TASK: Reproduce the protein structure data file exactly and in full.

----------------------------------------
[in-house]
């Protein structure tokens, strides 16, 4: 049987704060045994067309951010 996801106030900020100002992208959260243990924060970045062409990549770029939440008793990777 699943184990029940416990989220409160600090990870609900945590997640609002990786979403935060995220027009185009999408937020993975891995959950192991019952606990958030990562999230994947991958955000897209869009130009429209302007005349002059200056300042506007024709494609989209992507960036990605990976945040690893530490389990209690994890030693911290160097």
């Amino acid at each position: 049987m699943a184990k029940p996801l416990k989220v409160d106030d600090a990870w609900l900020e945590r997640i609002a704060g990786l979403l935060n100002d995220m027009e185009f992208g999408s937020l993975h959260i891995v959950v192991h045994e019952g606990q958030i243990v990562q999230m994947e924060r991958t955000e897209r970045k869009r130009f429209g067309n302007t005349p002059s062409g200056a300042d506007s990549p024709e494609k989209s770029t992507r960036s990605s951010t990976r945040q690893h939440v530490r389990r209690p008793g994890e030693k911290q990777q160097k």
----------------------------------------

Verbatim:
[in-house]
């Protein structure tokens, strides 16, 4: 049987704060045994067309951010 996801106030900020100002992208959260243990924060970045062409990549770029939440008793990777 699943184990029940416990989220409160600090990870609900945590997640609002990786979403935060995220027009185009999408937020993975891995959950192991019952606990958030990562999230994947991958955000897209869009130009429209302007005349002059200056300042506007024709494609989209992507960036990605990976945040690893530490389990209690994890030693911290160097």
């Amino acid at each position: 049987m699943a184990k029940p996801l416990k989220v409160d106030d600090a990870w609900l900020e945590r997640i609002a704060g990786l979403l935060n100002d995220m027009e185009f992208g999408s937020l993975h959260i891995v959950v192991h045994e019952g606990q958030i243990v990562q999230m994947e924060r991958t955000e897209r970045k869009r130009f429209g067309n302007t005349p002059s062409g200056a300042d506007s990549p024709e494609k989209s770029t992507r960036s990605s951010t990976r945040q690893h939440v530490r389990r209690p008793g994890e030693k911290q990777q160097k």